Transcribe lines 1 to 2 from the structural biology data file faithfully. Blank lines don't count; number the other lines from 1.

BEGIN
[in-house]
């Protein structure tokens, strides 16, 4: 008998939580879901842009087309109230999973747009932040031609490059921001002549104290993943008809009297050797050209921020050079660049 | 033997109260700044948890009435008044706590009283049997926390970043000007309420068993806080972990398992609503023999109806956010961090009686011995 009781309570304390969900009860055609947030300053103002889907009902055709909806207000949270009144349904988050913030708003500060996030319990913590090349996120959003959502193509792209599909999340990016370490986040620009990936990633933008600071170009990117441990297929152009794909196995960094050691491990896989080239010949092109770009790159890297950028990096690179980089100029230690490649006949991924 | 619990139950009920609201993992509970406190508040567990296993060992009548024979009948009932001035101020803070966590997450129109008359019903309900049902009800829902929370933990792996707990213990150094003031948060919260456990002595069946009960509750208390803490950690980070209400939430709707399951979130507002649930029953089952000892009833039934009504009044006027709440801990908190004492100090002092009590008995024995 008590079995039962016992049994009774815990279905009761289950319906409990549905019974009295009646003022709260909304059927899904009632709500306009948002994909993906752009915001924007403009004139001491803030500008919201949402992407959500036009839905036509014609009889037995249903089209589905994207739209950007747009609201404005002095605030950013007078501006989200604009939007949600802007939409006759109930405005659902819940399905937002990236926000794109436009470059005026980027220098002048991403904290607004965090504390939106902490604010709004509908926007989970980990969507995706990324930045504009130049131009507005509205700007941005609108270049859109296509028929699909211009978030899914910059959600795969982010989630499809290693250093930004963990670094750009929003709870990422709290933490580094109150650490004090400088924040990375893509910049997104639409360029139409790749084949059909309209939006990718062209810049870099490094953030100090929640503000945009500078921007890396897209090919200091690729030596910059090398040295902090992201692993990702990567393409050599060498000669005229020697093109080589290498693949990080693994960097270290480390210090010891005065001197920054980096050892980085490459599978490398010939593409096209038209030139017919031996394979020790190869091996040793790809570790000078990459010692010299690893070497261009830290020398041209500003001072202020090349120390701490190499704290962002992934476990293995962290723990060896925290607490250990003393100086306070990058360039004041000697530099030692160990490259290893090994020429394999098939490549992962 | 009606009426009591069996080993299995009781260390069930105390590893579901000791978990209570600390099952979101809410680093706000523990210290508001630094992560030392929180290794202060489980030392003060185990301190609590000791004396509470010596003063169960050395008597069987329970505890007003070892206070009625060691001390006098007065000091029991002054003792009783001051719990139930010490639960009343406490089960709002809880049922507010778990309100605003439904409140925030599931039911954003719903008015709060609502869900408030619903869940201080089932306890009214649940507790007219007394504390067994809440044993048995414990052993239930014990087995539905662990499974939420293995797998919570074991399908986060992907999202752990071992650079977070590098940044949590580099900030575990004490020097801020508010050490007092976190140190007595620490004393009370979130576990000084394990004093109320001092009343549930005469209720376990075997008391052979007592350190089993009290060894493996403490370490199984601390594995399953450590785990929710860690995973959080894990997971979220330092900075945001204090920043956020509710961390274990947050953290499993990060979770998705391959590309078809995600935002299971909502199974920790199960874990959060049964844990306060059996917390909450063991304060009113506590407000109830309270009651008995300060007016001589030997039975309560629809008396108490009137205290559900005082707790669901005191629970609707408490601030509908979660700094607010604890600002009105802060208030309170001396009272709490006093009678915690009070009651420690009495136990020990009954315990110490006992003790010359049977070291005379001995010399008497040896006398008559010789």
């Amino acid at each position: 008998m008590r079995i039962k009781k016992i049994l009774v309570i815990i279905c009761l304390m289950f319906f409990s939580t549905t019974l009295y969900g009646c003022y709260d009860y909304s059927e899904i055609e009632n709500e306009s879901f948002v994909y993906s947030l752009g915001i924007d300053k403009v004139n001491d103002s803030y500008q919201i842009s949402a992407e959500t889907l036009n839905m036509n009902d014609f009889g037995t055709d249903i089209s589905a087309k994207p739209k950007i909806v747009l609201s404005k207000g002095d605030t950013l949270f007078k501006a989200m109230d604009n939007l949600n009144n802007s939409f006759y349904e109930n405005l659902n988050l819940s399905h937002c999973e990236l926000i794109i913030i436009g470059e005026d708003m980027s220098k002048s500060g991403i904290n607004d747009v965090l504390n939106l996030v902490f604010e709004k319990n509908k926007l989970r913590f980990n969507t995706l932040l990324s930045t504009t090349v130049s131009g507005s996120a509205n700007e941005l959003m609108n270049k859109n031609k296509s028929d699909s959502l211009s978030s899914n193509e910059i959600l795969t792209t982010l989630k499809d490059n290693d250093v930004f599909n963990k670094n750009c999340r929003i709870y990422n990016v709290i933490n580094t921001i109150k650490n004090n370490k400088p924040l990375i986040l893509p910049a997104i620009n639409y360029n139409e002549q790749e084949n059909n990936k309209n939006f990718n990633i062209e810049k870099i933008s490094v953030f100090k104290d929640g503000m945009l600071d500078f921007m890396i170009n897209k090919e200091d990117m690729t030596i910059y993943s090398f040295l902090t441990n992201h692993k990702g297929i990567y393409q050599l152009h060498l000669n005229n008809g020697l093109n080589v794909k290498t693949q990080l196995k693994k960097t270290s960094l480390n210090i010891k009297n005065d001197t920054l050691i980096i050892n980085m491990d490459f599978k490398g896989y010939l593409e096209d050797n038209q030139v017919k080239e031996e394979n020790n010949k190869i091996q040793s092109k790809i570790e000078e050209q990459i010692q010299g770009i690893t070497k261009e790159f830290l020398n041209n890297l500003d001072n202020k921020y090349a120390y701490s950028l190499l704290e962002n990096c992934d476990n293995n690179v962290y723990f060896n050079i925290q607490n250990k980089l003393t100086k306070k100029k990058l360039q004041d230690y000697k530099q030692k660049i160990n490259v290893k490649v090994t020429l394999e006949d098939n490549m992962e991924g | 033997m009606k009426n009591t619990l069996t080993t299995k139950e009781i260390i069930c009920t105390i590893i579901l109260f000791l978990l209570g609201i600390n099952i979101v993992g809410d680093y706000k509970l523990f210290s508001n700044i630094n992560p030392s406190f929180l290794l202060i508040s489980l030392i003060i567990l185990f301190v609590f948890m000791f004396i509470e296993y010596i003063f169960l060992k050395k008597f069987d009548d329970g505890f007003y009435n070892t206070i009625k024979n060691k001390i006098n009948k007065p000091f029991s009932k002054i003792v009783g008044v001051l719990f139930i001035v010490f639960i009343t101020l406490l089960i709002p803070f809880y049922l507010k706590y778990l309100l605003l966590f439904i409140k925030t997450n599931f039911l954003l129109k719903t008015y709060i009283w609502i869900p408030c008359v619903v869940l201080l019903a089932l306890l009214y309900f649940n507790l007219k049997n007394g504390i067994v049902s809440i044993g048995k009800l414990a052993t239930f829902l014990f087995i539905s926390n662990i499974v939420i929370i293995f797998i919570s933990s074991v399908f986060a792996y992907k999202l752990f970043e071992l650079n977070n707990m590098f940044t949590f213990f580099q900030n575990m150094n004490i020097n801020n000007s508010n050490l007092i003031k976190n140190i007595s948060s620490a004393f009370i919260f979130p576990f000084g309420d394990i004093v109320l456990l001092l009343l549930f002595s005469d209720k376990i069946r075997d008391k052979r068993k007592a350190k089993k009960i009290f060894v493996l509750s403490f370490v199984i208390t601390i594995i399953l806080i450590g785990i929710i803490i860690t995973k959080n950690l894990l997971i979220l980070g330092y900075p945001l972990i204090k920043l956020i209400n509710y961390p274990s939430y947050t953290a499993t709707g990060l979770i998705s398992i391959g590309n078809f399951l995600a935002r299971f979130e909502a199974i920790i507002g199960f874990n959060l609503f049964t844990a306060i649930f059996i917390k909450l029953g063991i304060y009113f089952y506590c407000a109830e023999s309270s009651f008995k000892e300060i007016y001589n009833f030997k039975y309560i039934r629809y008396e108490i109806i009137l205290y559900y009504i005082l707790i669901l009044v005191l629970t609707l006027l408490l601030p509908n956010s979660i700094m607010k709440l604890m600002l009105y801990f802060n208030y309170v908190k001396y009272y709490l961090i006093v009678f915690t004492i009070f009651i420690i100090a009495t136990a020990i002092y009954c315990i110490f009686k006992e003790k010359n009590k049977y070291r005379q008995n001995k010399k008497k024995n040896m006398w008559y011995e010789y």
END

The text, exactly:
[in-house]
């Protein structure tokens, strides 16, 4: 008998939580879901842009087309109230999973747009932040031609490059921001002549104290993943008809009297050797050209921020050079660049 | 033997109260700044948890009435008044706590009283049997926390970043000007309420068993806080972990398992609503023999109806956010961090009686011995 009781309570304390969900009860055609947030300053103002889907009902055709909806207000949270009144349904988050913030708003500060996030319990913590090349996120959003959502193509792209599909999340990016370490986040620009990936990633933008600071170009990117441990297929152009794909196995960094050691491990896989080239010949092109770009790159890297950028990096690179980089100029230690490649006949991924 | 619990139950009920609201993992509970406190508040567990296993060992009548024979009948009932001035101020803070966590997450129109008359019903309900049902009800829902929370933990792996707990213990150094003031948060919260456990002595069946009960509750208390803490950690980070209400939430709707399951979130507002649930029953089952000892009833039934009504009044006027709440801990908190004492100090002092009590008995024995 008590079995039962016992049994009774815990279905009761289950319906409990549905019974009295009646003022709260909304059927899904009632709500306009948002994909993906752009915001924007403009004139001491803030500008919201949402992407959500036009839905036509014609009889037995249903089209589905994207739209950007747009609201404005002095605030950013007078501006989200604009939007949600802007939409006759109930405005659902819940399905937002990236926000794109436009470059005026980027220098002048991403904290607004965090504390939106902490604010709004509908926007989970980990969507995706990324930045504009130049131009507005509205700007941005609108270049859109296509028929699909211009978030899914910059959600795969982010989630499809290693250093930004963990670094750009929003709870990422709290933490580094109150650490004090400088924040990375893509910049997104639409360029139409790749084949059909309209939006990718062209810049870099490094953030100090929640503000945009500078921007890396897209090919200091690729030596910059090398040295902090992201692993990702990567393409050599060498000669005229020697093109080589290498693949990080693994960097270290480390210090010891005065001197920054980096050892980085490459599978490398010939593409096209038209030139017919031996394979020790190869091996040793790809570790000078990459010692010299690893070497261009830290020398041209500003001072202020090349120390701490190499704290962002992934476990293995962290723990060896925290607490250990003393100086306070990058360039004041000697530099030692160990490259290893090994020429394999098939490549992962 | 009606009426009591069996080993299995009781260390069930105390590893579901000791978990209570600390099952979101809410680093706000523990210290508001630094992560030392929180290794202060489980030392003060185990301190609590000791004396509470010596003063169960050395008597069987329970505890007003070892206070009625060691001390006098007065000091029991002054003792009783001051719990139930010490639960009343406490089960709002809880049922507010778990309100605003439904409140925030599931039911954003719903008015709060609502869900408030619903869940201080089932306890009214649940507790007219007394504390067994809440044993048995414990052993239930014990087995539905662990499974939420293995797998919570074991399908986060992907999202752990071992650079977070590098940044949590580099900030575990004490020097801020508010050490007092976190140190007595620490004393009370979130576990000084394990004093109320001092009343549930005469209720376990075997008391052979007592350190089993009290060894493996403490370490199984601390594995399953450590785990929710860690995973959080894990997971979220330092900075945001204090920043956020509710961390274990947050953290499993990060979770998705391959590309078809995600935002299971909502199974920790199960874990959060049964844990306060059996917390909450063991304060009113506590407000109830309270009651008995300060007016001589030997039975309560629809008396108490009137205290559900005082707790669901005191629970609707408490601030509908979660700094607010604890600002009105802060208030309170001396009272709490006093009678915690009070009651420690009495136990020990009954315990110490006992003790010359049977070291005379001995010399008497040896006398008559010789």